The GIP IL is applying cutting-edge genomics and genetics approaches to develop an economical selection platform that includes genetic markers, biomarkers, and indicator traits associated with ND resistance and other economically important traits, such as egg production and growth rate. We identified the most robust genes and markers for genetic resistance through an integrated analysis of NDV challenge experiments and genomic analyses of well-characterized chicken lines under strictly controlled environmental conditions by RNA-seq and genome-wide association analysis (GWAS) using whole-genome genotyping, and of six African indigenous chicken ecotypes by GWAS. Our results confirmed the polygenic control of resistance to NDV and suggested that viral load and antibody titer following infection are important parameters for evaluating disease resistance. We estimated heritabilities for these traits in African chicken to be moderate to high, which indicates that selection to improve these ecotypes for resistance to ND is feasible. The results above have led to the development of an affordable selection platform that will be used for genetic selection of NDV resistance (i.e., reduced viral load and higher levels of natural antibodies and antibodies against NDV) in indigenous chickens in Africa. Further investigation on the associations of natural genetic variations with NDV viral shedding and survival rate of African indigenous chickens following natural exposure to highly virulent NDV will be used to refine the selection platform. Trials to evaluate biomarkers and other economically important poultry production traits for which the associations with NDV resistance are unknown, are also underway.
Following validation of ND resistance in African indigenous chicken ecotypes after initial selection and breeding using the selection platform, it will be applied for genetic selection and breeding of chickens with enhanced resistance to ND in Ghana and Tanzania. The research team is conducting a poultry value chain assessment to evaluate the factors that limit and or facilitate uptake of the genetically improved indigenous ecotypes among target producers, assess potential demand for ecotypes and the economic viability of production to meet demand, and identify and evaluate the most likely business models for distribution and marketing to producers. This analysis will consider how the improved ecotypes fit into existing value chains for poultry, identifying different market segments for initial promotion and business strategies for scaling. Key to this analysis will be an understanding of the potential role of the private sector, as well as collective actors, and their willingness and barriers to investment.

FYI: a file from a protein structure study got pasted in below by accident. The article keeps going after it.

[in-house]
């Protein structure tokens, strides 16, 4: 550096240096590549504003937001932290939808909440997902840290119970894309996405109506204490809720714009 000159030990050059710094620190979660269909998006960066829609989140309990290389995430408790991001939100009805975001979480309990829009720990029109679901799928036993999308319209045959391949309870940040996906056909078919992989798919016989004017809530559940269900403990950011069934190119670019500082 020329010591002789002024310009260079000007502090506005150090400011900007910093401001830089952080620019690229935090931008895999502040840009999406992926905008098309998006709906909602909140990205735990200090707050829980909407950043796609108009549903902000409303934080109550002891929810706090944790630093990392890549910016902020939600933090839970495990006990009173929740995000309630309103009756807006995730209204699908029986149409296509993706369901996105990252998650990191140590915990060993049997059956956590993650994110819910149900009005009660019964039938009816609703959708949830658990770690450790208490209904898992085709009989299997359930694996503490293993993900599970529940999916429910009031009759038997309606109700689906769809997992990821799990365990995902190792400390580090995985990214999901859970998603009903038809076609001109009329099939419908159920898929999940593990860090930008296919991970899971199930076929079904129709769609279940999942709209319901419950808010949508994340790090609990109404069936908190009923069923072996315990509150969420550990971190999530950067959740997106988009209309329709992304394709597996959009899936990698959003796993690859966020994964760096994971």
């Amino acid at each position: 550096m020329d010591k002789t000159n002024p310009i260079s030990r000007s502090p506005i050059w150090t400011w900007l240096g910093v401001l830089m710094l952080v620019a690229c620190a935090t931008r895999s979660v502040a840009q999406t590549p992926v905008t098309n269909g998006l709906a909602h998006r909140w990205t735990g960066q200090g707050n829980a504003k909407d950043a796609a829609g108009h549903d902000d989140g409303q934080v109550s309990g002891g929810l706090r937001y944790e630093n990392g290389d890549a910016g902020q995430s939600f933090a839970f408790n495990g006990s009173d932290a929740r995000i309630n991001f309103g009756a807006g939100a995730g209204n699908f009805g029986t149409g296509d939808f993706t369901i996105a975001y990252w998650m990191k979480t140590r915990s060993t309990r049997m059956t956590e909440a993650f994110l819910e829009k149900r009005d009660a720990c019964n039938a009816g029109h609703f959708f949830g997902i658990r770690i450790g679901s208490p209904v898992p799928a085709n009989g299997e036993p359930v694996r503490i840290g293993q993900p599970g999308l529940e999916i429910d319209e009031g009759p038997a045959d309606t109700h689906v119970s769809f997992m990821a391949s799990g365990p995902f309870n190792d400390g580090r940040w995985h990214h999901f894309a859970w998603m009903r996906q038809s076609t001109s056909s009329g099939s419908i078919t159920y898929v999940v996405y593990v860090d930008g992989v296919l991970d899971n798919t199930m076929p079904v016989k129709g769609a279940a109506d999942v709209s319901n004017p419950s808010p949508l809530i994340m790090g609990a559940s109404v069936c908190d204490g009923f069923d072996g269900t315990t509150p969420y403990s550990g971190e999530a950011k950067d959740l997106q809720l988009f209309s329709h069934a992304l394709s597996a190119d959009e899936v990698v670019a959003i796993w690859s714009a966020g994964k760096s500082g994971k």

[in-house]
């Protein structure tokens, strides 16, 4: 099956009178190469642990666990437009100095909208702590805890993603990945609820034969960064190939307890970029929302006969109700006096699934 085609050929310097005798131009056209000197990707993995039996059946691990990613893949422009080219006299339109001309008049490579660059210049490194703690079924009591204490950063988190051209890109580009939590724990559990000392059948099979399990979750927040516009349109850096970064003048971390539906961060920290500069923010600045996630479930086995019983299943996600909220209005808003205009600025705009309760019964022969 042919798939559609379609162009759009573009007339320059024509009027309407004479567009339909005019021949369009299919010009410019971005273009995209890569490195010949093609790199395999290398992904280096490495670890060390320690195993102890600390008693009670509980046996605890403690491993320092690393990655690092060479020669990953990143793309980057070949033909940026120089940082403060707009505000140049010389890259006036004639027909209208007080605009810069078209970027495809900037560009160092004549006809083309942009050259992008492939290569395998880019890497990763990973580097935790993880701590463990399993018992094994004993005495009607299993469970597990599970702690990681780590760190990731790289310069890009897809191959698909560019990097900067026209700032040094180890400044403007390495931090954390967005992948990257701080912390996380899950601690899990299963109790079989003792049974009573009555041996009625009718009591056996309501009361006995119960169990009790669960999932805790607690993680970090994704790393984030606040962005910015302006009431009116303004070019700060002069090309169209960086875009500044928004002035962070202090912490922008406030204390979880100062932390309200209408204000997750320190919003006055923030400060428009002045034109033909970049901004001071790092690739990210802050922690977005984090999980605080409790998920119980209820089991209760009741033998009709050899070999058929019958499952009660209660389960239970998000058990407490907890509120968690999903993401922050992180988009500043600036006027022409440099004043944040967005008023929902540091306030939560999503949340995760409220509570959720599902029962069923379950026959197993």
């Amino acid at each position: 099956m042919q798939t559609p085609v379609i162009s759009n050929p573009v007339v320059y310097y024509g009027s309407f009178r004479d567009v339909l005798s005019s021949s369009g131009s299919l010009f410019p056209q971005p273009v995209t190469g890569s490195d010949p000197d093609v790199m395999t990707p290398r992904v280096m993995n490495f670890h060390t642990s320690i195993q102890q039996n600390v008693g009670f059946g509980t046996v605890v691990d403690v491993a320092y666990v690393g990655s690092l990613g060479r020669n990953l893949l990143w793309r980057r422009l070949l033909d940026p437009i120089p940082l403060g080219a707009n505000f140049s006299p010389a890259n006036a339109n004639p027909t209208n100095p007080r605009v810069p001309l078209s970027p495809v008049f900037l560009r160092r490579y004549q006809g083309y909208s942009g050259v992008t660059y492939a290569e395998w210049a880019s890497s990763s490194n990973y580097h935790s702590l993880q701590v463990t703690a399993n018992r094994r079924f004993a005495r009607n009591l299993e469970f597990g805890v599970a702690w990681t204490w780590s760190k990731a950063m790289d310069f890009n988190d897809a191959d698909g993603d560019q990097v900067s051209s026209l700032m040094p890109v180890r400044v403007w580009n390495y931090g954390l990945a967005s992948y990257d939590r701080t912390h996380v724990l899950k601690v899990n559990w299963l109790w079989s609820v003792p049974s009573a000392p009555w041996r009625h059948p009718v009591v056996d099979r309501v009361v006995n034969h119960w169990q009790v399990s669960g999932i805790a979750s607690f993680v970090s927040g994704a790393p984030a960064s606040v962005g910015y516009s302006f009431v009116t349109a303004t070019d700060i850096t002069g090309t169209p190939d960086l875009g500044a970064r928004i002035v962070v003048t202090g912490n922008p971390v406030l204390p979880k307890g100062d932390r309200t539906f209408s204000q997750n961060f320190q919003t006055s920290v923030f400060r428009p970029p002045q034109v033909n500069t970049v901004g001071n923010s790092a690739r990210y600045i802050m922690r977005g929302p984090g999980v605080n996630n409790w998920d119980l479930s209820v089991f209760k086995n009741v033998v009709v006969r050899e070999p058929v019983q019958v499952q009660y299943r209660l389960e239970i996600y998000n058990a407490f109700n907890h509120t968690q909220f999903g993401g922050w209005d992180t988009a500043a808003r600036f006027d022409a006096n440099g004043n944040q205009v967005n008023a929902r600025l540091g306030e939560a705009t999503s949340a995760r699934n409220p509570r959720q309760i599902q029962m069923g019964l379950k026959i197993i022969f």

Capacity strengthening has been an integral component of the program. In addition to supporting major improvements to research and laboratory facilities at the universities in Tanzania and Ghana, the GIP IL has provided several training opportunities for students and scientists to expand their expertise in infectious diseases, genetics/genomics, and poultry science. Furthermore, community engagement through education and outreach activities targeting a range of stakeholders in the private and public sectors has enhanced knowledge on poultry husbandry and disease prevention and control strategies. These improvements to institutional and human capacity are making important contributions to building the workforce needed to sustainably improve poultry production systems in Africa.
The GIP IL is working to support the Feed the Future Program mission through genetic improvement of indigenous chicken ecotypes. Decreasing mortality in indigenous chickens through enhanced disease resistance will result in increased agricultural productivity, which in turn will have positive impacts on livelihoods, particularly for women and children, who are most commonly the beneficiaries of poultry production in Africa.
This article was made possible by the generous support of the American people through the United States Agency for International Development (USAID). The contents are the responsibility of the University of California and do not necessarily reflect the views of USAID or the United States government.